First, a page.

Picks and Pans Review: The Life and Death of Peter Sellers
by Roger Lewis
Lots of actors don't use the name they were born with, usually for marquee reasons. How Peter Sellers came to be called that is more complicated. Born in 1925, a year after the death of his parents' son Peter, Richard Sellers was called Peter from the start. "Conceived as a double, he was literally born to be a great impersonator," reasons biographer Lewis. British radio listeners discovered Sellers's comic gifts in The Goon Show of the 1950s, and moviegoers saw them in Dr. Strange-love and the Pink Panther series.
But those who knew Sellers, Lewis reports, saw other aftereffects of a childhood spent trying to be the perfect son to an overbearing mother. The actor was an infantile monster—killing a cockatoo and trying to drown a puppy during marital rages, abusing friendships, writing his children out of his will—and he was also just plain odd. Developing a romantic fixation on his friend Princess Margaret at one point, he wrote her love letters that he asked her to return so he could be buried with them. The married princess declared him "the most difficult man I know."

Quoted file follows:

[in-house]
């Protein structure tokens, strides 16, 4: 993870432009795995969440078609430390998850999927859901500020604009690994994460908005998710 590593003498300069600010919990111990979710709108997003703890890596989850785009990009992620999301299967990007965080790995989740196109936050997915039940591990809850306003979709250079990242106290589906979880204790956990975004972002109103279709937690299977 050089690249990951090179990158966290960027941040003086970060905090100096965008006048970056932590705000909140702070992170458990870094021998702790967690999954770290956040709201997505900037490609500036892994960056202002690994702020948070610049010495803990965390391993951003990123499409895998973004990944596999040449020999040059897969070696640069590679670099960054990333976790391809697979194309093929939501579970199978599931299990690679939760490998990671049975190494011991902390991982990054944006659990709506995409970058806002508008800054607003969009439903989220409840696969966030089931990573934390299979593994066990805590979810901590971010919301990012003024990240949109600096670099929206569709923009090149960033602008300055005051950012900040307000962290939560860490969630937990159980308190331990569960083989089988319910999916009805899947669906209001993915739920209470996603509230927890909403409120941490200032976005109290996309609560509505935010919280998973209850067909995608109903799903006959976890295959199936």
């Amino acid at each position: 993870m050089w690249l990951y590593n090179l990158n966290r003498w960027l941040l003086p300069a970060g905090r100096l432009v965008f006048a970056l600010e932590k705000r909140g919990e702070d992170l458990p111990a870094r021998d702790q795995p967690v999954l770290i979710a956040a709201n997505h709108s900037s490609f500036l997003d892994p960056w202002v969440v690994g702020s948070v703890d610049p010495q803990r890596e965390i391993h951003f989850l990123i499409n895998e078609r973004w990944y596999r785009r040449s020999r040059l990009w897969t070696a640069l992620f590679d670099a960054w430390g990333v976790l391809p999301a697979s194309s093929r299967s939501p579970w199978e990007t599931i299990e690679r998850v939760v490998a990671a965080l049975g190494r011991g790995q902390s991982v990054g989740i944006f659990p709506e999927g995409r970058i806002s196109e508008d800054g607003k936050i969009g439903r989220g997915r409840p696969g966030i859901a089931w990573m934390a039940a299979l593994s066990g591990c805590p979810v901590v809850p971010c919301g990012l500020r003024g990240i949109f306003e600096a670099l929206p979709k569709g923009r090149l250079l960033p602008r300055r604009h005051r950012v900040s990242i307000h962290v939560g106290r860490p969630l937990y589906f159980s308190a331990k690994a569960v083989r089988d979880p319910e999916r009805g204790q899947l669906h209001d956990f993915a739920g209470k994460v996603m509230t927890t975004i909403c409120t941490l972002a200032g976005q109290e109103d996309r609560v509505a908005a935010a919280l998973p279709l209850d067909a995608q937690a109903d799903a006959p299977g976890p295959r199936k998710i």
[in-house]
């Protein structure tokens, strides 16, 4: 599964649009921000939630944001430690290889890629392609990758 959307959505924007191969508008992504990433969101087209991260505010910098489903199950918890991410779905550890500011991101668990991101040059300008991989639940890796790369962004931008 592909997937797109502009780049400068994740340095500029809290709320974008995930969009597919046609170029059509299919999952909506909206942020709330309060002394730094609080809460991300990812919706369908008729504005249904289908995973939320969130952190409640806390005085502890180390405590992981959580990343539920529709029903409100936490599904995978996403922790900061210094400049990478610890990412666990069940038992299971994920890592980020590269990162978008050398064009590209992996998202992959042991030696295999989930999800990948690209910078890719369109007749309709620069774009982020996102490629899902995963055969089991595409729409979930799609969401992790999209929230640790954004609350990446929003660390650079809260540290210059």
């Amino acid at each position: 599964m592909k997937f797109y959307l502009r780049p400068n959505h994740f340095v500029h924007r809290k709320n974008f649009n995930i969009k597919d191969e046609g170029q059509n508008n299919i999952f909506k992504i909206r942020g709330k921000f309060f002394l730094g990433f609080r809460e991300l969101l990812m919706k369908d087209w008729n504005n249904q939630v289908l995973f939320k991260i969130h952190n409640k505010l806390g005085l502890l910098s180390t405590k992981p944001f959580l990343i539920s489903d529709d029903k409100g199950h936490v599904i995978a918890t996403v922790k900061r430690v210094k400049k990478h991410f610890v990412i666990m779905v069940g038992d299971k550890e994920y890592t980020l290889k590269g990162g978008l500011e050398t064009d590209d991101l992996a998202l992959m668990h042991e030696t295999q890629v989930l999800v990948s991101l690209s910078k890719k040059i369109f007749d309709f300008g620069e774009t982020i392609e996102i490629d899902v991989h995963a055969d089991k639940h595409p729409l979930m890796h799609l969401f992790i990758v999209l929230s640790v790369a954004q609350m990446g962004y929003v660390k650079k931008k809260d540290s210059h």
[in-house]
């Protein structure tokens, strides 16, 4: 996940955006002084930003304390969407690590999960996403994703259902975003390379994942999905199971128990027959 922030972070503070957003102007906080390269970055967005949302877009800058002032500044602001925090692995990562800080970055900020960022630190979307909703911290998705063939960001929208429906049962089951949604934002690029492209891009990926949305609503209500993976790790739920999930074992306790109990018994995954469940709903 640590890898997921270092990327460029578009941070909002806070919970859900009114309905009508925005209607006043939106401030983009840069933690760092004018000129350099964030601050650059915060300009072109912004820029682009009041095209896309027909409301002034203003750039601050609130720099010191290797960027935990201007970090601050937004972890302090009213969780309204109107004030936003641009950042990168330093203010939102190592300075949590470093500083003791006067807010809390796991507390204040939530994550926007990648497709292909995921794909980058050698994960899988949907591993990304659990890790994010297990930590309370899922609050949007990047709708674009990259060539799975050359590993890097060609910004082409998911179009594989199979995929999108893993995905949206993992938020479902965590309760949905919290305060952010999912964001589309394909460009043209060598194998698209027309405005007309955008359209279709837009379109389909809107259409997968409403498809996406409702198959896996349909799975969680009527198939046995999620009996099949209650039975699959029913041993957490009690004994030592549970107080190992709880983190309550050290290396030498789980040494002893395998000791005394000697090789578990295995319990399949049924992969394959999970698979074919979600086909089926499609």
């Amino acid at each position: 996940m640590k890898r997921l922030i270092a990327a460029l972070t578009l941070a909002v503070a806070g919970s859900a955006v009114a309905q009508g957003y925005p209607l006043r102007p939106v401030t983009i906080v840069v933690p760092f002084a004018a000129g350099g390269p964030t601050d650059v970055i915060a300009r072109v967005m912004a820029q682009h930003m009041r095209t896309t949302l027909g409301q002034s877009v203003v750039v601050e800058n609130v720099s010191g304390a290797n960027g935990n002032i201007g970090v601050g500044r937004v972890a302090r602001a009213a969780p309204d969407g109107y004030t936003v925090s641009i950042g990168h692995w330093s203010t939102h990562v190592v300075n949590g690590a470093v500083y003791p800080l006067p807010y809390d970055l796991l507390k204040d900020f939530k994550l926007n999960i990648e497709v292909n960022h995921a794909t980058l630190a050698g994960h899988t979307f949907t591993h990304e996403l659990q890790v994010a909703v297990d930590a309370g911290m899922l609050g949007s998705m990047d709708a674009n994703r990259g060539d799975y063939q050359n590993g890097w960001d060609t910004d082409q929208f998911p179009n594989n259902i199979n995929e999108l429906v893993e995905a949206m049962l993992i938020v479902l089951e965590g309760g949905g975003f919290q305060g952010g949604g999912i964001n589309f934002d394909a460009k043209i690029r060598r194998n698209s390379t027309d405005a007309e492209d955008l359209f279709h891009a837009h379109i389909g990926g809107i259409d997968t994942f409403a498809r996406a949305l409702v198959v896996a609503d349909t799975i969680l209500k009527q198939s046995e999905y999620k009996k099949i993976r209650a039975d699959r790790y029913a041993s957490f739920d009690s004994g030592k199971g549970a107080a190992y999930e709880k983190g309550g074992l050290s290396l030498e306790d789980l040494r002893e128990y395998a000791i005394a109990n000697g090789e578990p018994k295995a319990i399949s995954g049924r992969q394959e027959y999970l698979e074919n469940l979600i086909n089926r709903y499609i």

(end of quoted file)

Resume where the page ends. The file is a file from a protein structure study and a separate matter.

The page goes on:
Lewis, who has also written about Laurence Olivier, is especially good on Sellers's early years, when he started out as a dance-band drummer and found his comic talent as a soldier entertaining the troops in India. After a massive heart attack in 1964 (brought on, the author says, by Sellers's taking drugs to enhance sex with Britt Ekland, the second of his four wives), he became as haunted by death (it arrived in 1980) as he was by his birth. Lewis argues that Sellers was "evil" on a par with "Roman emperors." That's too strong, but it's easier to forgive the excesses of this talented writer than those of the actor whom Panther director Blake Edwards calls "basically not a nice man." (Applause, $24.95)
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